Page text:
Often concerns are exaggerated. Virtusa is a global technology consultancy that works in the banking sector, where Bob Graham is global solutions head for banking.
He says it is rarely an “all or nothing” scenario; perhaps on tasks that had already been outsourced to a cheaper offshore centre, for example.
“We are seeing some of those tasks coming back in-house, where the robots are taking over the tasks and incumbent staff will manage the robots,” says Mr Graham.
Also, rather than entire roles being automated, it is more likely that, say, 10 per cent of a job may be given to a robot, freeing up employees to take on more interesting, strategic or challenging work, he says.
In marrying finance and technology cultures together, Monica Mendiratta, a chartered business psychologist working in financial services, says culture, dress code, creativity and ability to adapt are some of the key differences that have characterised various sectors. She says companies that first acknowledge and then embrace these differences are best placed to succeed.
“In the tech industry, people are quite comfortable with the idea of failure,” Ms Mendiratta points out. “We need to spell out these differences before we approach scenarios, open a dialogue and identify our unifying goals. It is not so much a cure [for culture clash] but a diagnosis.” She highlights how the pace of change is key, exacerbating the fear of adoption.
Sam Fuller, founder and director at The Wellbeing Project, believes pace of change is one thing, but the ability of the employees to cope with that change is quite another, and relies on training and recruitment.
“My generation used to say there were peaks and troughs in our working day, and we could always recover,” says Ms Fuller. “Now all our clients say it’s all peaks, and we have to build in those times when we can recalibrate and refresh in order to have an attitude like that.”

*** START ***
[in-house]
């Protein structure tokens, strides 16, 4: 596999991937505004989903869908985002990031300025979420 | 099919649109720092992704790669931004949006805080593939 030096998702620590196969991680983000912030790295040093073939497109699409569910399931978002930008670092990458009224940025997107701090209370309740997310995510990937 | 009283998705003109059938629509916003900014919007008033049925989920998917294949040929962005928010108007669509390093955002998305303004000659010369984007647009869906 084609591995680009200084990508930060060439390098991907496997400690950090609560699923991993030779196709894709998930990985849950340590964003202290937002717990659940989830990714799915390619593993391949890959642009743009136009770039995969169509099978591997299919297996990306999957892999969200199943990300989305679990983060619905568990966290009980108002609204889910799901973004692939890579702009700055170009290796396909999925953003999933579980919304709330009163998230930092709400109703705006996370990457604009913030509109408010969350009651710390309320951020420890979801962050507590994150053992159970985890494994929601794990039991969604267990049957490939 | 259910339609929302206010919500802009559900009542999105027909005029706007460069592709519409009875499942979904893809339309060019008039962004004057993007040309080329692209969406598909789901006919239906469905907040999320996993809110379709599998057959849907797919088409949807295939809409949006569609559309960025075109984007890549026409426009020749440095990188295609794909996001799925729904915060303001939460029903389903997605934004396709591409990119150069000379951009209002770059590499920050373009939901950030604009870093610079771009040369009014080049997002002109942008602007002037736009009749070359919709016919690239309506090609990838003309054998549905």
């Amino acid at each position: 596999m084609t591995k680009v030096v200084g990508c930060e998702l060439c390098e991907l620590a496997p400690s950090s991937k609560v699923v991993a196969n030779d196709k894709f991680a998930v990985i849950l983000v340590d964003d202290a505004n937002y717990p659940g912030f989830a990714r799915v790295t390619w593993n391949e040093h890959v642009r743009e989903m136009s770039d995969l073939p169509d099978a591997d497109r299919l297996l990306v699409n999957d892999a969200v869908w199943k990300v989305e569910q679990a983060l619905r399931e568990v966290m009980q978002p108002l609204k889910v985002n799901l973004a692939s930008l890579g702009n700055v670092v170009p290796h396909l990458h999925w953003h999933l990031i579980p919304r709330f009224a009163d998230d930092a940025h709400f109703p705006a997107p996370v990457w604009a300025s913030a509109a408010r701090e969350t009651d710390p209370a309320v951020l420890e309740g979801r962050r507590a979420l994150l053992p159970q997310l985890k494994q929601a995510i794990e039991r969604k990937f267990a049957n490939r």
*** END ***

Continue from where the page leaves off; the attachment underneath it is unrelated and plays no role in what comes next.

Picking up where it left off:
Organisations focused on cutting costs when they needed to look at the bigger picture of the psychological impact
But while technology may help operationally, the hindrance might be the corresponding psychological impact, even though the millennial generation may handle the “always-on” or automated work culture better than their predecessors.
“Although we criticise millennials for always having their phone on, in terms of work they have adapted in being able to step back and calibrate,” says Ms Fuller.
“I think the challenge employers have is how to accommodate millennials and recognise they will need to step back, and how that benefits healthy performance and their health, wellbeing, creativity and innovation if they’re not working out of threat, and completely switched on and exhausted.”
But are financial services firms so preoccupied with capitalism and the bottom line that any psychological impact is simply ignored?
Professional business coach Mark Mulligan, who runs Thriving London, says it is more a matter of priorities.
He concludes: “If you look at what is happening in the workplace as a process, organisations need to work out what they can automate, how it will work and if is it financially viable before they can begin to work out the possible psychological impact on their people.”